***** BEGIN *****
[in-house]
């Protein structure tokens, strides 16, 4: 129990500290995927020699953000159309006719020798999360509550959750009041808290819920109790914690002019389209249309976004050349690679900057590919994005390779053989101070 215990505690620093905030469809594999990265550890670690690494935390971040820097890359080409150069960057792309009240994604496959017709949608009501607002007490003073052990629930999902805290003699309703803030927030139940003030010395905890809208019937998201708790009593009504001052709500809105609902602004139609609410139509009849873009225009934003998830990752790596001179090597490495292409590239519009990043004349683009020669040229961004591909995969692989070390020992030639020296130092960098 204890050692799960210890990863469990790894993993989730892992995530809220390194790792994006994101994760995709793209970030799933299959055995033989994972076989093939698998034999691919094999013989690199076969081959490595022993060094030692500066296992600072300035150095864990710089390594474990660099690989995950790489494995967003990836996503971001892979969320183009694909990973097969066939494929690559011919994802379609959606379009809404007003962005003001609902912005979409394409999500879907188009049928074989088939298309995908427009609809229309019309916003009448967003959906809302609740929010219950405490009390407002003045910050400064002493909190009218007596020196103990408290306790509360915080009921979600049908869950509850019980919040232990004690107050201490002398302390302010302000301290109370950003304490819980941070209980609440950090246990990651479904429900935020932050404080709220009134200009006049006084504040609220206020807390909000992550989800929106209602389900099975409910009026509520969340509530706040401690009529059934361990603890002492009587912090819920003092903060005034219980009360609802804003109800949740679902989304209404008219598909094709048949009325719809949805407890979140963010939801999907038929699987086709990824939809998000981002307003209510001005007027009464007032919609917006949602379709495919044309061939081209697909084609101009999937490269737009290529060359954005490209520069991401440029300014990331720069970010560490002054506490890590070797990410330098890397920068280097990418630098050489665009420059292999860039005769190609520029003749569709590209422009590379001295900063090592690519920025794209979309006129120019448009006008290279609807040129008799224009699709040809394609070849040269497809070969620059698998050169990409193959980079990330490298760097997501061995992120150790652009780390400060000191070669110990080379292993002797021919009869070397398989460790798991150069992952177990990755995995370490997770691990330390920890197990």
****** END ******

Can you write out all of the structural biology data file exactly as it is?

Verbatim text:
[in-house]
């Protein structure tokens, strides 16, 4: 129990500290995927020699953000159309006719020798999360509550959750009041808290819920109790914690002019389209249309976004050349690679900057590919994005390779053989101070 215990505690620093905030469809594999990265550890670690690494935390971040820097890359080409150069960057792309009240994604496959017709949608009501607002007490003073052990629930999902805290003699309703803030927030139940003030010395905890809208019937998201708790009593009504001052709500809105609902602004139609609410139509009849873009225009934003998830990752790596001179090597490495292409590239519009990043004349683009020669040229961004591909995969692989070390020992030639020296130092960098 204890050692799960210890990863469990790894993993989730892992995530809220390194790792994006994101994760995709793209970030799933299959055995033989994972076989093939698998034999691919094999013989690199076969081959490595022993060094030692500066296992600072300035150095864990710089390594474990660099690989995950790489494995967003990836996503971001892979969320183009694909990973097969066939494929690559011919994802379609959606379009809404007003962005003001609902912005979409394409999500879907188009049928074989088939298309995908427009609809229309019309916003009448967003959906809302609740929010219950405490009390407002003045910050400064002493909190009218007596020196103990408290306790509360915080009921979600049908869950509850019980919040232990004690107050201490002398302390302010302000301290109370950003304490819980941070209980609440950090246990990651479904429900935020932050404080709220009134200009006049006084504040609220206020807390909000992550989800929106209602389900099975409910009026509520969340509530706040401690009529059934361990603890002492009587912090819920003092903060005034219980009360609802804003109800949740679902989304209404008219598909094709048949009325719809949805407890979140963010939801999907038929699987086709990824939809998000981002307003209510001005007027009464007032919609917006949602379709495919044309061939081209697909084609101009999937490269737009290529060359954005490209520069991401440029300014990331720069970010560490002054506490890590070797990410330098890397920068280097990418630098050489665009420059292999860039005769190609520029003749569709590209422009590379001295900063090592690519920025794209979309006129120019448009006008290279609807040129008799224009699709040809394609070849040269497809070969620059698998050169990409193959980079990330490298760097997501061995992120150790652009780390400060000191070669110990080379292993002797021919009869070397398989460790798991150069992952177990990755995995370490997770691990330390920890197990």